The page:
SPRINGHILL – If there’s one thing that has voters stirred up in Cumberland South, it’s the state of health care in the riding amid doctor shortages and numerous ER closures at hospitals in Springhill and Parrsboro.
“It’s something that everyone is talking about, and it’s an issue that’s at the top of everyone’s mind,” retired Anglican minister Frank Likely said Monday. “All the candidates are talking about it as the biggest issue, but no one is really saying what they’re going to do about it.”
Just under 11,000 voters are eligible to cast ballots in Tuesday’s by-election that will replace former MLA and PC leader Jamie Baillie, who resigned abruptly earlier this year amid allegations of sexual misconduct.
There are four candidates vying for the seat including former Oxford fire chief Tory Rushton, who’s representing the Progressive Conservatives; Liberal Scott Lockhart, who was at one time president of the Cumberland South PC Association; New Democrat Larry Duchesne, who writes for an online news service based in Pugwash and Bruce McCulloch of the Green Party, who ran unsuccessfully for the party in 2013.
Likely, who said he has yet to decide who to vote for on Tuesday, believes the vote will be closer than many think. He feels it could come down to who people think has the strongest personality to represent their concerns in Halifax.
That’s especially true when it comes to health care.
“What we need is someone who is not afraid to speak their mind in the legislature and is not scared to stand up and stomp their feet and make the most noise every time there’s an ER closure,” said Likely, who also writes a column for The Citizen-Record. “I think that’s who the people are looking for.”
Lockhart feels good about his campaign, saying he has knocked on more than 3,000 doors and worn out at least one pair of shoes.
“I’ve been to places and met a lot of people who said they have never been approached by a politician since Guy Brown,” he said. “I’ve had a great response at the door and for everyone negative response I get there are 20 positive ones.”
Lockhart said he is asking the voters to take a chance on him for the next three years and pointed out if he’s elected he will be a member of the government caucus. He said that will allow him to better address issues in the riding, such as health care.
“You know at the end the three years that’s left in the mandate if I haven’t done my job then the people can get rid of me,” Lockhart said. “I think from the campaign people have seen how hard I’m willing to work for them.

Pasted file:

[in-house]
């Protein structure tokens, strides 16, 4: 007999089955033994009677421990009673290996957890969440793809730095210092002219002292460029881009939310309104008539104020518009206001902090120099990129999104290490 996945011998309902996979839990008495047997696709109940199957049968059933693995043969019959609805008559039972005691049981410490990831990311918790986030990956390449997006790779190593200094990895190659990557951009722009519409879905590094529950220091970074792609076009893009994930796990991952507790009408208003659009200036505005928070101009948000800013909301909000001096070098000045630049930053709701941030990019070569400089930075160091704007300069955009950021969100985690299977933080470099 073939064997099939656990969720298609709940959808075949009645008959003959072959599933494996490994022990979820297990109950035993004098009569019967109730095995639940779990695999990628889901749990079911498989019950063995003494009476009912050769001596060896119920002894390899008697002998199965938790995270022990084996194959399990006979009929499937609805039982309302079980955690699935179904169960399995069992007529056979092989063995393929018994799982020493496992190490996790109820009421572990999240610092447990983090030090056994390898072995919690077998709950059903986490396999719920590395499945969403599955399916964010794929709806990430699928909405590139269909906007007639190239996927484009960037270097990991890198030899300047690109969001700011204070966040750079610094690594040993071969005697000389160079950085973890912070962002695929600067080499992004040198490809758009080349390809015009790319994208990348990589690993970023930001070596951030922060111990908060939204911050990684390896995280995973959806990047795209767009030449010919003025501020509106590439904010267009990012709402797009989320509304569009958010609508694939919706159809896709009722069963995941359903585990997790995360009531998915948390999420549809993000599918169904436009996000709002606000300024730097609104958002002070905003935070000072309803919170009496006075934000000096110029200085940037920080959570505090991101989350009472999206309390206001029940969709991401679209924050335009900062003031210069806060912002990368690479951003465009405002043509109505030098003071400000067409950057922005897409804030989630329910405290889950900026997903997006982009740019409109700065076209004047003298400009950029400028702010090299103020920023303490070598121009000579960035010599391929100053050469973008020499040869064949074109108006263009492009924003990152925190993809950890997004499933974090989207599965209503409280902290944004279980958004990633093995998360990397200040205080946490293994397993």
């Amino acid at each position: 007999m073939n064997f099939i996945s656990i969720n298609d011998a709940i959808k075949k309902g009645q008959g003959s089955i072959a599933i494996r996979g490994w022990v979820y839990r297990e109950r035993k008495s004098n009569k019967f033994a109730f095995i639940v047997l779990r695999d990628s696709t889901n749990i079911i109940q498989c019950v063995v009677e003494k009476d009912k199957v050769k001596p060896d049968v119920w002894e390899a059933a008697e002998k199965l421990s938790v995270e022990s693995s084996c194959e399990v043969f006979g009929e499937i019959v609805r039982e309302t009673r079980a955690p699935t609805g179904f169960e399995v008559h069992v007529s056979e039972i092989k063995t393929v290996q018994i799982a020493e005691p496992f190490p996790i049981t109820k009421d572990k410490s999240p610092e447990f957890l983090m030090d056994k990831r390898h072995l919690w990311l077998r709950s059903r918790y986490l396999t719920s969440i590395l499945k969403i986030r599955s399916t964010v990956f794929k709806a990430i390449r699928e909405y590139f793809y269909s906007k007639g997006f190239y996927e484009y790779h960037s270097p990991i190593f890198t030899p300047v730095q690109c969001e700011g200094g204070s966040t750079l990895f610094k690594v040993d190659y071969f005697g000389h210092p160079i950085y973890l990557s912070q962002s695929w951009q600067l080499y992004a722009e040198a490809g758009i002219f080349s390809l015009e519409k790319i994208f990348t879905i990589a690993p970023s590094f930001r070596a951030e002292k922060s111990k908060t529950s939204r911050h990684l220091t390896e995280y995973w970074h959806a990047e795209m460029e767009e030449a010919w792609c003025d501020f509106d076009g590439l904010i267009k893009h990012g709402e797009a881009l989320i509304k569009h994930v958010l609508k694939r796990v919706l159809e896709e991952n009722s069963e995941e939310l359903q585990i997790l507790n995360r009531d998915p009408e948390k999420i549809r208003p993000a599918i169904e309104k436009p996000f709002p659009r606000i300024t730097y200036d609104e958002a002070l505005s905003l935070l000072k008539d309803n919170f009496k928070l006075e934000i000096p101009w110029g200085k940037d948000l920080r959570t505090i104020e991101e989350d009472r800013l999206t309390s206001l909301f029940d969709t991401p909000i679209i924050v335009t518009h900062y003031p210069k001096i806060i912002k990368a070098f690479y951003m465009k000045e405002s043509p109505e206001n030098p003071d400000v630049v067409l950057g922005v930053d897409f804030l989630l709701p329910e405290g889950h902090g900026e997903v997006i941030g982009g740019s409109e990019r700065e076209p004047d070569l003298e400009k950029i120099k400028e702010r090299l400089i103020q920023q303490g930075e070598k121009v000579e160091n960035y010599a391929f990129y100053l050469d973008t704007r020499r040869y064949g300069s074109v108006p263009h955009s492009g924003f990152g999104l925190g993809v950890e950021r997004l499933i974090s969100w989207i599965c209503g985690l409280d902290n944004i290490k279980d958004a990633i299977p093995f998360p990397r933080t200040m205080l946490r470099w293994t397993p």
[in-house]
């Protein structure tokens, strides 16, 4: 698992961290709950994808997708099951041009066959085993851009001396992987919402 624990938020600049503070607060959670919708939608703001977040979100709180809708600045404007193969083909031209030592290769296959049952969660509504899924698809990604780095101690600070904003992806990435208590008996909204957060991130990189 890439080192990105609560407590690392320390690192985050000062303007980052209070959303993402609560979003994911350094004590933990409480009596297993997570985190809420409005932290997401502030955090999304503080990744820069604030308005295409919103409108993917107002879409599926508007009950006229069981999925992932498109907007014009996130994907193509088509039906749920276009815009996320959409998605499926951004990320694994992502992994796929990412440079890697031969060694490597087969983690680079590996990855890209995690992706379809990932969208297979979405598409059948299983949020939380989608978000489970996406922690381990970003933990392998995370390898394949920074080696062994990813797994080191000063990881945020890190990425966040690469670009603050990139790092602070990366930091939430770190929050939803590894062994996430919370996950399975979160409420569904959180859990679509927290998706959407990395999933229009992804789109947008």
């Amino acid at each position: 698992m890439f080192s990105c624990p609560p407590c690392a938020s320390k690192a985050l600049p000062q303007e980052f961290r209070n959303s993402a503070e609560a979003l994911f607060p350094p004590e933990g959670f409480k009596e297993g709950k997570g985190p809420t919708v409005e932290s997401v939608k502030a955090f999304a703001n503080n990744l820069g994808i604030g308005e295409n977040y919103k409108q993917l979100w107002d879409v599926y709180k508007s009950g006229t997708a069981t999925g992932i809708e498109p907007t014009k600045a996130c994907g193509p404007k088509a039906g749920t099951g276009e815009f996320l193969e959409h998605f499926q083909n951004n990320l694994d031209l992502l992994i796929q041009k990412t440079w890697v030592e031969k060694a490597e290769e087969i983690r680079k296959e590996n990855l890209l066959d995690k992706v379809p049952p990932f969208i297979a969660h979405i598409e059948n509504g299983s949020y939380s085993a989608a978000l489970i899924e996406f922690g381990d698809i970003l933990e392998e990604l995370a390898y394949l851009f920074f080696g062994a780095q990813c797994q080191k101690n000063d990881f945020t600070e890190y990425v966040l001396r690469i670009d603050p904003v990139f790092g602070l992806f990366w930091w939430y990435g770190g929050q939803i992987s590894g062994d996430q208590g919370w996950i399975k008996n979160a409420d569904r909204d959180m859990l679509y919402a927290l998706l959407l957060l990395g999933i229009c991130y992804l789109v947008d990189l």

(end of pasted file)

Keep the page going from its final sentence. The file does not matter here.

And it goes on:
“On Wednesday, the government will still be the government and if I’m elected I’ll be a member of that government. I’m not saying I have the fix, but I’m willing to work with people to find solutions as opposed to complaining about everything and having no solutions.”
Lockhart wants to have a health fair at the high school to entice students to consider a medical career, either as a doctor, nurse, nurse practitioner or technician.
Rushton is running in a riding that’s traditionally voted PC under Murray Scott and Baillie. He doesn't want his supporters to take anything for granted.
“Health care is big, but so is education and, depending on where you live in the riding, roads,” Rushton said. “A lot of people in this area don’t have a family doctor or their doctor is leaving soon. There are constant ER closures and it’s wearing on people. People are very concerned about this.”
Rushton said he has been working hard at getting elected since his nomination in early March. He feels very positive going into the final day, but knows it’s a strong slate of candidates.
“Every vote counts and we have to get everyone out to the polls,” Rushton said. “If I’m elected I will be in opposition, but I will be a critic and be able to speak a lot in the legislature, more than someone who will be on the government back benches. I will be the voice for Cumberland South and build relationships with the ministers and MLAs and represent the riding.”
Duchesne, a former leader of the NDP on P.E.I., is confident he will increase his party’s vote. He said people have told him how unhappy they are with the government’s record on health care.
“People are more engaged with us than they would’ve been in previous elections. That’s a good sign,” Duchesne said. “You can tell people are upset with what the government has done, or not done, on health care and the continued ER closures and the lack of doctors.”
McCulloch is hoping enough people will appreciate an alternate view of government and choose to vote Green. It’s a party that continues to make gains in public opinion and now has two MLAs on Prince Edward Island, one in New Brunswick and another in Ontario.
“We’re a fiscally conservative party that’s socially progressive and we have some ideas that we’re quite willing to share,” McCulloch said. “We’re hoping people will consider an alternative approach to government. Their voice would show the start of a green wave in Nova Scotia.”
The Liberals presently have a four-seat majority in the legislature, holding 27 of the 50 seats with the Progressive Conservatives holding 16 and the NDP seven. If the Conservatives or NDP win, it will reduce the majority to three.
Polls are open from 8 a.m. to 8 p.m.
People must vote at their designated poll that’s listed on the voter information card that came in a yellow envelope. Those with a card, must also bring an acceptable ID when they vote.
Those without a voter information card can still vote. They can register when they go to vote. To find out where they vote, enter an address from a computer or smartphone at https://enstools.gov.ns.ca/edinfo2012/Location.aspx.
For more information, go to https://electionsnovascotia.ca/CumberlandSouth2018 .